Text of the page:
Introduction to Threat Intelligence/Hunting
Cybersecurity aims to protect the confidentiality, integrity, and availability of information and information systems which include proactively and actively defense. In cybersecurity, job overload is common in many organizations, both small and big enterprises. An organization’s IT security specialist is responsible for multiple duties such as SOC Analyst, incidence response, network security administrator, and or threat intelligence. This typically leads to job burn out and It has become a major protest and the need for job role segregation to enhance effective delivery of roles among security professionals.
Threat intelligence is one of the roles that is commonly match up together with other roles and that is why we seldomly see a role in threat intelligence. As cybersecurity is a concern, threat intelligence and hunting are inevitable job roles in an organization. It is a must-have in a secure enterprise. It saves all other specialists in an organization a lot of stress and panic in times of incidence. It saves an organization time and money by reducing dwell time (the time taken for an organization to detect a breach or incidence), and it harnesses security.
Threat intelligence and threat hunting are most times mixed up and used interchangeably yet they are quite different. Depending on the situation, one may come first before the other, typically, threat hunting comes before threat intelligence (in my view) and sometimes the latter comes before the earlier.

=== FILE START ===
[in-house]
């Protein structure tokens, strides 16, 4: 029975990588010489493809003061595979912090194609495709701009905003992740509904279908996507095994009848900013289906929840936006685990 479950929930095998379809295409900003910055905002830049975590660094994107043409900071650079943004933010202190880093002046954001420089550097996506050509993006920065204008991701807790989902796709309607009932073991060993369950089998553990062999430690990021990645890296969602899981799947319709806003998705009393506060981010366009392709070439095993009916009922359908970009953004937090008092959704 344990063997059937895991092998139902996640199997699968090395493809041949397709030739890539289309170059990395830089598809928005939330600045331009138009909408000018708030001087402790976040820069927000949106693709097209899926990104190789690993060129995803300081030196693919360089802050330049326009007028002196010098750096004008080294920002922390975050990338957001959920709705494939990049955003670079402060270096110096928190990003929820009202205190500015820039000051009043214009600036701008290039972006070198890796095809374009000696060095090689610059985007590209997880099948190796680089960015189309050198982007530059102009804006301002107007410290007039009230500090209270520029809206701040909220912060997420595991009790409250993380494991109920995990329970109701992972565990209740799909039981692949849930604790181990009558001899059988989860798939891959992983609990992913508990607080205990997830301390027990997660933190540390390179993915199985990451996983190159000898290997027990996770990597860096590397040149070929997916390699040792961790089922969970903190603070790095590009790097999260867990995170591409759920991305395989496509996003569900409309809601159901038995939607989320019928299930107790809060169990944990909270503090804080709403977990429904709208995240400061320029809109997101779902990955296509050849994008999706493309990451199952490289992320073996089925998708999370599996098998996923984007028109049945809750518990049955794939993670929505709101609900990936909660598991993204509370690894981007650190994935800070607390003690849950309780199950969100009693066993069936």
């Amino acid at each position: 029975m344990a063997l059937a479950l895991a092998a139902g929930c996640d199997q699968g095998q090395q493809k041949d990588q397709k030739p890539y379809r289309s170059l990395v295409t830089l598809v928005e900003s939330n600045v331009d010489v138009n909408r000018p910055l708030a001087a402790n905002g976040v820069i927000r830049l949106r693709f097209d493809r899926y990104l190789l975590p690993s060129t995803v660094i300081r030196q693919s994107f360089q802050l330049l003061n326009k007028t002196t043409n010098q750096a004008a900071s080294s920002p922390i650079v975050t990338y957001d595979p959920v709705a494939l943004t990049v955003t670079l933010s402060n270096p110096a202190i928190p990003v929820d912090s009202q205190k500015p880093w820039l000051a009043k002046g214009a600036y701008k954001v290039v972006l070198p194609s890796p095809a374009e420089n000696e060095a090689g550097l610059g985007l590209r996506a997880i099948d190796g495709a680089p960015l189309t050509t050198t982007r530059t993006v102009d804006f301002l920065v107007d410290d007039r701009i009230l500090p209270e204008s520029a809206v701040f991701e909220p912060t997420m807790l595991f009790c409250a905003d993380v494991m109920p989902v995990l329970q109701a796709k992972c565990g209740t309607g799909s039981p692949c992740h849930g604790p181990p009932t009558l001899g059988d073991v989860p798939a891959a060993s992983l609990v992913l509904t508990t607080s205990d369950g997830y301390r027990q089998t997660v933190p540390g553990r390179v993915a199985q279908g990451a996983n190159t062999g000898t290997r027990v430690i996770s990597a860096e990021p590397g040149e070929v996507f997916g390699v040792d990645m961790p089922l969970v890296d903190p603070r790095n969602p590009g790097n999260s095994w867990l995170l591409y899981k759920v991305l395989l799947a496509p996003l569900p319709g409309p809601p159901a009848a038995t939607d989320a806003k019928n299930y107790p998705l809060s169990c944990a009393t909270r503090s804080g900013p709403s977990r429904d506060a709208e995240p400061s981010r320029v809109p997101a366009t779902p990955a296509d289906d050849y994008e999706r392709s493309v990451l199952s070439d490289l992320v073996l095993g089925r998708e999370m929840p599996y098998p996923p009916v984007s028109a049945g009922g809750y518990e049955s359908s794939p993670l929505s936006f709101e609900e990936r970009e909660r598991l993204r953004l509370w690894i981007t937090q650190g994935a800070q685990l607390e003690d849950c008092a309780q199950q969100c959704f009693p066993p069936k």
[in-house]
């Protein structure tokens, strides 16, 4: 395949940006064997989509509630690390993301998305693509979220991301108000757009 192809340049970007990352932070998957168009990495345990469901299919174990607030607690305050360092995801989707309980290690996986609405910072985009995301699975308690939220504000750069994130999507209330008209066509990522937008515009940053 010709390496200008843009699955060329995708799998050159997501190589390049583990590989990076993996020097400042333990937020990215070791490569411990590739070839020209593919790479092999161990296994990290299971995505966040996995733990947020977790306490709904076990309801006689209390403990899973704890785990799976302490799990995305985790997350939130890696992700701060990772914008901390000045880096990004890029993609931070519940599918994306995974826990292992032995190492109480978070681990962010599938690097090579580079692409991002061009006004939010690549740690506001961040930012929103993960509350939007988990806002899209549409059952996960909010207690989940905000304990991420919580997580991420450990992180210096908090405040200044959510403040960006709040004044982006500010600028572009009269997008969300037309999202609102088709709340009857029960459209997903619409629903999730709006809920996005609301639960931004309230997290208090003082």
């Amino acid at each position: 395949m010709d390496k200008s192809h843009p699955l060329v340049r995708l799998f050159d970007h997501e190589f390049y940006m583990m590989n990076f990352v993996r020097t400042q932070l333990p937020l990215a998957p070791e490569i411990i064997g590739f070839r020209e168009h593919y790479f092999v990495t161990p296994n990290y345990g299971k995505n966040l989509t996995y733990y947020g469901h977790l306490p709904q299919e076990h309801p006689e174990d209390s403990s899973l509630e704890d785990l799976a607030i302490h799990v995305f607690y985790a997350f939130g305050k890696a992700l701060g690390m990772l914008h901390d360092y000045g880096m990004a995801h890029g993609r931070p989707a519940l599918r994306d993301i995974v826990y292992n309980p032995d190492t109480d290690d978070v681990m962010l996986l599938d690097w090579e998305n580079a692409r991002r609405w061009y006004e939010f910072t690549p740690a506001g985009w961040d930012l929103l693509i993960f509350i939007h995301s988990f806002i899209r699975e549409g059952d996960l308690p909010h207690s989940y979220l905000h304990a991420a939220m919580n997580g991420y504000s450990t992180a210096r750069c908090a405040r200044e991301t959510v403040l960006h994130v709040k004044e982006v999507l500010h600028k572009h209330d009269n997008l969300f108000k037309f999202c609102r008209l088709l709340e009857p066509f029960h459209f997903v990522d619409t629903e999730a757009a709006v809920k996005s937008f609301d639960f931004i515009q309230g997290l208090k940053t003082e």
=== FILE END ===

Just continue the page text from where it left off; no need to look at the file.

Threat hunting is the process of actively looking for threat actors’ Tactics Techniques and Procedures. It is actively understanding an actor’s capabilities, infrastructure, and modalities of operations. Threat hunting is not limited to an actor, but it extends to other threats of course if you are hunting an actor, you are also looking for the associated threats.
Cyber Threat Intelligence is the process of transforming raw cyber threat data from emerging and existing threat actors into intelligence that is actionable in decision making.
It means analyzing threat hunting feeds to intelligent and actionable points needed for decision-making that aids or harnesses security.
What to hunt?
There are three types of threat intelligence, each of these can be narrowed down to suit your organization’s landscape. Each of this intelligence can be hunted. They are:
a. Tactical Intelligence: specific attack and attack vectors. It answers What and When? For example, what is SQL injection and when can it be launched?
b. Operational intelligence: understanding the attacker’s capabilities, tactics, techniques, and procedures. It answers How? A good example is understanding APT21 modalities of operations.
c. Strategic intelligence: understanding organizations’ threat landscape. It answers who, why, and where? An example of this is, your organization is a financial institution, understanding why an attacker will come after you is strategic intelligence, having a good understanding of your asset will help you identify the medium of attack.
What to hunt?
This brings us to another important section of threat hunting. Here I will be introducing “Pyramid of Pain”.
The pyramid of pain is a visual representation of different artifacts that can be collected during hunting or intelligence. It is a hierarchical representation such that the higher you go the more difficult it becomes to collect.
I will make a post on where you can get each of these in the next post.